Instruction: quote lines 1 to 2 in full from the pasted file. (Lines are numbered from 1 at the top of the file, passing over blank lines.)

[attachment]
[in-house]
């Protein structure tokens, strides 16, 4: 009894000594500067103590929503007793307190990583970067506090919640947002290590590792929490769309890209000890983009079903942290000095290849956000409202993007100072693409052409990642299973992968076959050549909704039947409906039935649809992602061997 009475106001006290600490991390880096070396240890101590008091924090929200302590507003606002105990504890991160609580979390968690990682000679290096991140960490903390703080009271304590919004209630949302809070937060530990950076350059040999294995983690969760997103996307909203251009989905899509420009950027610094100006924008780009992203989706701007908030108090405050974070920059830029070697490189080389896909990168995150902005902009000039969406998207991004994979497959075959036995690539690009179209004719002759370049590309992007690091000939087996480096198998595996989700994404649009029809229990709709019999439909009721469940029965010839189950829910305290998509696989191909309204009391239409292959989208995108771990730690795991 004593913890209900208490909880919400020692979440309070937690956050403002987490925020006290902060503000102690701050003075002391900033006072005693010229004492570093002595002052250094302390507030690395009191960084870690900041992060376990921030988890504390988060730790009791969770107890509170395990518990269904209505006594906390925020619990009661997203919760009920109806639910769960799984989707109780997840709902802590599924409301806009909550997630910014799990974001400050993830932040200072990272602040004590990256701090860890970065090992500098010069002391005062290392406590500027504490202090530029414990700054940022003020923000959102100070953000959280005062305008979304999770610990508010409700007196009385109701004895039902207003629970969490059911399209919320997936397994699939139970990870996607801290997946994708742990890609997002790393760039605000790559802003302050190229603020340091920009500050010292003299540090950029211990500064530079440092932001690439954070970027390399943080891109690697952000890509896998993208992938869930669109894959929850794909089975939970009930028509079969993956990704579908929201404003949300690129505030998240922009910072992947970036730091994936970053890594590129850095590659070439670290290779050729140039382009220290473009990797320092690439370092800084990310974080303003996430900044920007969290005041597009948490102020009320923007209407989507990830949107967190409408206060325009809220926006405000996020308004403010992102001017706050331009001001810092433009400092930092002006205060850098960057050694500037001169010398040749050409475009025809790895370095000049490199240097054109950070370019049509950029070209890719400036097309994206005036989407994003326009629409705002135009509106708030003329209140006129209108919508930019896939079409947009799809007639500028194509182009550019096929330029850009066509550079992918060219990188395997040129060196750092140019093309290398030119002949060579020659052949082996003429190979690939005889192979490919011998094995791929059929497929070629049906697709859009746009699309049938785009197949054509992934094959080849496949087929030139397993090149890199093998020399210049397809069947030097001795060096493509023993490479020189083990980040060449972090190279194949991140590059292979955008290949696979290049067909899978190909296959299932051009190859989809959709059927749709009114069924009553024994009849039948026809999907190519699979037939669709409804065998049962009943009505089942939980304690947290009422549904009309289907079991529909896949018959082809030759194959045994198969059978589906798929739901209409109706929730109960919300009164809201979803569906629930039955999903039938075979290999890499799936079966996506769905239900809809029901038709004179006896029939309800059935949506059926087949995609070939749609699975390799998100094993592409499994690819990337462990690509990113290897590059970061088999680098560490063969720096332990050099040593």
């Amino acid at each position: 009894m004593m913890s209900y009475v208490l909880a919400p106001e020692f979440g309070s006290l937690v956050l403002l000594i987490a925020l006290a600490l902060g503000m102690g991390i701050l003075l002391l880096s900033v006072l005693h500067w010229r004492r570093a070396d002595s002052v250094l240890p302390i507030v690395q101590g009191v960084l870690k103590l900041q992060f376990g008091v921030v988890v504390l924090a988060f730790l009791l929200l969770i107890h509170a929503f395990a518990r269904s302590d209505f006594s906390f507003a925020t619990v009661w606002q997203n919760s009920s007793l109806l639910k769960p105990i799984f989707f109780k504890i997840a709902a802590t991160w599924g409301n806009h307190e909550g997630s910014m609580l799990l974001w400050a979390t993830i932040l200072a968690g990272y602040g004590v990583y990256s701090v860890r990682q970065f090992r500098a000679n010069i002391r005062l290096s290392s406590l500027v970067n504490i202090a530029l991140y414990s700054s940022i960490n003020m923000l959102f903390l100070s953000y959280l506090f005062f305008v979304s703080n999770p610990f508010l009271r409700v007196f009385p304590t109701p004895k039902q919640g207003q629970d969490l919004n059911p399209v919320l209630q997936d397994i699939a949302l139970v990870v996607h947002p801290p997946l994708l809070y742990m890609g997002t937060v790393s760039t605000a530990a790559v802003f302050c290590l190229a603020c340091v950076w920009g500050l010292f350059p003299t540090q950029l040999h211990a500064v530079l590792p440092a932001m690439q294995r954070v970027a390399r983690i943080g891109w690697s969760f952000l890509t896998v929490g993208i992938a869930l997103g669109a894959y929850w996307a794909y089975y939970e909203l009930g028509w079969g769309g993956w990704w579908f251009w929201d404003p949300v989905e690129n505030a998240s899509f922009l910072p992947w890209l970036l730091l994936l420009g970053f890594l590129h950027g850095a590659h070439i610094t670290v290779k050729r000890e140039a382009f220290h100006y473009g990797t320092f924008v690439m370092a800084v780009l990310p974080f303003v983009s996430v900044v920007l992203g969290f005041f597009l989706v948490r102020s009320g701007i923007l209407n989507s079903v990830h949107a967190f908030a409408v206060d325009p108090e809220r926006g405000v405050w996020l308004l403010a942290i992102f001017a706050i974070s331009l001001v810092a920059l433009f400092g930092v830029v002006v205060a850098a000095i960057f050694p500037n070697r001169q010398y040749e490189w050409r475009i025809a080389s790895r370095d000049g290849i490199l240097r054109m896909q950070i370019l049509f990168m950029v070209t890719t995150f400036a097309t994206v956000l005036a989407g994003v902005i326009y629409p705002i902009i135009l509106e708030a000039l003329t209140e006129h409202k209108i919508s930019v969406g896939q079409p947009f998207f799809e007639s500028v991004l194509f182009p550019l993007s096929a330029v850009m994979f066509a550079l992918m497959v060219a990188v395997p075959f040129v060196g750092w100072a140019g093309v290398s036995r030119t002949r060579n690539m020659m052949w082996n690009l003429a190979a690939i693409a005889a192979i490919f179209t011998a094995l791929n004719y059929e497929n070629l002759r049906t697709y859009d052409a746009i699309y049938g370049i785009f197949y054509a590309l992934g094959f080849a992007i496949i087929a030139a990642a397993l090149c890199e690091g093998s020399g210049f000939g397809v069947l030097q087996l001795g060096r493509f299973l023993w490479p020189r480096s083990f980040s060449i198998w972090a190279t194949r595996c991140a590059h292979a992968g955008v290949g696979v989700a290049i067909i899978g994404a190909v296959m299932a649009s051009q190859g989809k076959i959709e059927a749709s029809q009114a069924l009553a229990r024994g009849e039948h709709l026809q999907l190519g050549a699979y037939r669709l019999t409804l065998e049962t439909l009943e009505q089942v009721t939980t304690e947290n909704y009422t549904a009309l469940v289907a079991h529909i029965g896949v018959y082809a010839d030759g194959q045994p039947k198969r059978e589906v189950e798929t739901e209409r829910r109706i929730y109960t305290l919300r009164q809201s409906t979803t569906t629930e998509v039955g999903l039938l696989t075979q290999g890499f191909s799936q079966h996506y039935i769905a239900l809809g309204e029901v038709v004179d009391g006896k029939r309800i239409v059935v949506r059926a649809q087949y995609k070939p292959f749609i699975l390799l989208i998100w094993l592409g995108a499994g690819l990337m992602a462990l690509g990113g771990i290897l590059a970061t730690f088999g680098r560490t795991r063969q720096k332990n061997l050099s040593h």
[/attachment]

[in-house]
């Protein structure tokens, strides 16, 4: 009894000594500067103590929503007793307190990583970067506090919640947002290590590792929490769309890209000890983009079903942290000095290849956000409202993007100072693409052409990642299973992968076959050549909704039947409906039935649809992602061997 009475106001006290600490991390880096070396240890101590008091924090929200302590507003606002105990504890991160609580979390968690990682000679290096991140960490903390703080009271304590919004209630949302809070937060530990950076350059040999294995983690969760997103996307909203251009989905899509420009950027610094100006924008780009992203989706701007908030108090405050974070920059830029070697490189080389896909990168995150902005902009000039969406998207991004994979497959075959036995690539690009179209004719002759370049590309992007690091000939087996480096198998595996989700994404649009029809229990709709019999439909009721469940029965010839189950829910305290998509696989191909309204009391239409292959989208995108771990730690795991 004593913890209900208490909880919400020692979440309070937690956050403002987490925020006290902060503000102690701050003075002391900033006072005693010229004492570093002595002052250094302390507030690395009191960084870690900041992060376990921030988890504390988060730790009791969770107890509170395990518990269904209505006594906390925020619990009661997203919760009920109806639910769960799984989707109780997840709902802590599924409301806009909550997630910014799990974001400050993830932040200072990272602040004590990256701090860890970065090992500098010069002391005062290392406590500027504490202090530029414990700054940022003020923000959102100070953000959280005062305008979304999770610990508010409700007196009385109701004895039902207003629970969490059911399209919320997936397994699939139970990870996607801290997946994708742990890609997002790393760039605000790559802003302050190229603020340091920009500050010292003299540090950029211990500064530079440092932001690439954070970027390399943080891109690697952000890509896998993208992938869930669109894959929850794909089975939970009930028509079969993956990704579908929201404003949300690129505030998240922009910072992947970036730091994936970053890594590129850095590659070439670290290779050729140039382009220290473009990797320092690439370092800084990310974080303003996430900044920007969290005041597009948490102020009320923007209407989507990830949107967190409408206060325009809220926006405000996020308004403010992102001017706050331009001001810092433009400092930092002006205060850098960057050694500037001169010398040749050409475009025809790895370095000049490199240097054109950070370019049509950029070209890719400036097309994206005036989407994003326009629409705002135009509106708030003329209140006129209108919508930019896939079409947009799809007639500028194509182009550019096929330029850009066509550079992918060219990188395997040129060196750092140019093309290398030119002949060579020659052949082996003429190979690939005889192979490919011998094995791929059929497929070629049906697709859009746009699309049938785009197949054509992934094959080849496949087929030139397993090149890199093998020399210049397809069947030097001795060096493509023993490479020189083990980040060449972090190279194949991140590059292979955008290949696979290049067909899978190909296959299932051009190859989809959709059927749709009114069924009553024994009849039948026809999907190519699979037939669709409804065998049962009943009505089942939980304690947290009422549904009309289907079991529909896949018959082809030759194959045994198969059978589906798929739901209409109706929730109960919300009164809201979803569906629930039955999903039938075979290999890499799936079966996506769905239900809809029901038709004179006896029939309800059935949506059926087949995609070939749609699975390799998100094993592409499994690819990337462990690509990113290897590059970061088999680098560490063969720096332990050099040593």